Just 1008 steps....

Today I planned to climb Chamundi Hill followed by a visit to the Mysore Zoo. Pretty casual outing I thought. Turns out, not so.

My lovely driver, Somu, from the other day, was waiting at my apartment for me at 7.20am as promised (for my scheduled 7.30am pick up). Bright eyed and a huge smile on his face, I was so pleased I had committed to traveling with him again. Today, I was headed for Chamundi Hill. 1008 steps up to the temple!

The drive to the summit took about 30 minutes from my apartment. Along the way we stopped for gas, but this only took about 15 seconds to fill the rickshaw with 100 rupees of gas. Mysore was so peaceful at this time of the morning. Although there were still a few beeps around the place (you’re never truly free of noise here), the streets were silent compared to how they normally are. What I thought was interesting was how thick the smog is at this time of day. It’s like travelling in a haze, constantly. Although there are minimal vehicles on the road, the pollution in the air is still so apparent that traveling with my shawl covering my nose and mouth is still necessary. Incredible.

My driver was kindly beginning to drive me up the mountain, assuming I wouldn’t want to walk up, however upon clarifying my intentions, we took a turn and headed round the base of the mountain. Driving through little alleys surrounded by unused scrub, turned rubbish tip, we finally arrived at the base of the stairs. My driver was committed to waiting for me to return, expecting I would take around one and a half hours. (I always feel terrible knowing someone is waiting for such a long time, but I guess they are use to it).

The beginning of the climb didn’t seem too dreadful - for the first 50 steps or so. Quite quickly the walk became steep. Very steep. And the stairs are extraordinarily dangerous. All different sizes (height and width) coupled with being quite slippery due to so much wear, I needed to keep focused on my footing. As I was taking many pictures with my little camera, I was extra careful, holding it close to my chest. (I think I would have broken my arm first before allowing anything to happen to my camera).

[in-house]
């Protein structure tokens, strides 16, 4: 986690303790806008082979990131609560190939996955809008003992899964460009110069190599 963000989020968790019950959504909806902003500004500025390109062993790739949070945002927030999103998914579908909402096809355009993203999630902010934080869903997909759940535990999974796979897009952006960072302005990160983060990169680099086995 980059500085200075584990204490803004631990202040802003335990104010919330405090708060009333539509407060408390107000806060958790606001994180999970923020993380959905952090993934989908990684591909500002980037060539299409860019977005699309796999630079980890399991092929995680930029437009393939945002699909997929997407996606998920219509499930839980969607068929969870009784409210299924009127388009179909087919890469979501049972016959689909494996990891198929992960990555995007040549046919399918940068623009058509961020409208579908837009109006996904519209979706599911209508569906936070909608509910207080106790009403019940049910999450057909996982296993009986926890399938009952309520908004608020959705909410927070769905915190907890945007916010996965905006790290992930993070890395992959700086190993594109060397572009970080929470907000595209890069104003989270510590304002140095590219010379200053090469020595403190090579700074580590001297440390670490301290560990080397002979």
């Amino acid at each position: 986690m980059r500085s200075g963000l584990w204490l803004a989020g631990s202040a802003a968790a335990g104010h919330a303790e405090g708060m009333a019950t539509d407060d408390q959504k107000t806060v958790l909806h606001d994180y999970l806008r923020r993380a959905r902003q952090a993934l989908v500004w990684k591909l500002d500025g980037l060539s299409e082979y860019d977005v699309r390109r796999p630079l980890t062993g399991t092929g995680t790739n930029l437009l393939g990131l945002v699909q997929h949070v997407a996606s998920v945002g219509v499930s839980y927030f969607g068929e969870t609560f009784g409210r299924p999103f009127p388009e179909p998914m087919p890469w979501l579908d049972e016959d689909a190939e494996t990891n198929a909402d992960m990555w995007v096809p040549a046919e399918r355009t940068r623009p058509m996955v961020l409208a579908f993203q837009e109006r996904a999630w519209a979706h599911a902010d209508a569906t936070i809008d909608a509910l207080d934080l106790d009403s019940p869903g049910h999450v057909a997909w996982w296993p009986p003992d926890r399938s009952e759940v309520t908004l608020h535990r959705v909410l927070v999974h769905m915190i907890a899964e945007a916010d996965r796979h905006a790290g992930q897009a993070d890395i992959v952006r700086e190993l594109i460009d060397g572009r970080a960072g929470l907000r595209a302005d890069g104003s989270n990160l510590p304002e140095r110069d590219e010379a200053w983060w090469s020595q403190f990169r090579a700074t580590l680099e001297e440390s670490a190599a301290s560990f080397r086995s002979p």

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The stairs had remnants of coloured dyes, stained from yesterdays Happy Holi Festival no doubt, and rubbish lined the perimeter of the stairs. The stairs themselves, however, seemed to be free it. Quite clean. In terms of people walking up, and down for that matter, there were very few. It appears most people tend to be driven up and down the hill, rather that complete the pilgrimage up. I now understand why!

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The steps felt never ending and my thighs were just getting a relentless bashing from the trek. (I know I’m going to feel this tomorrow). I couldn’t help but think about how much more challenging this was compared with a common walk people do back home in the Mount Lofty Ranges. I think I could sprint up Mount Lofty now after having done this. Talk about a work out!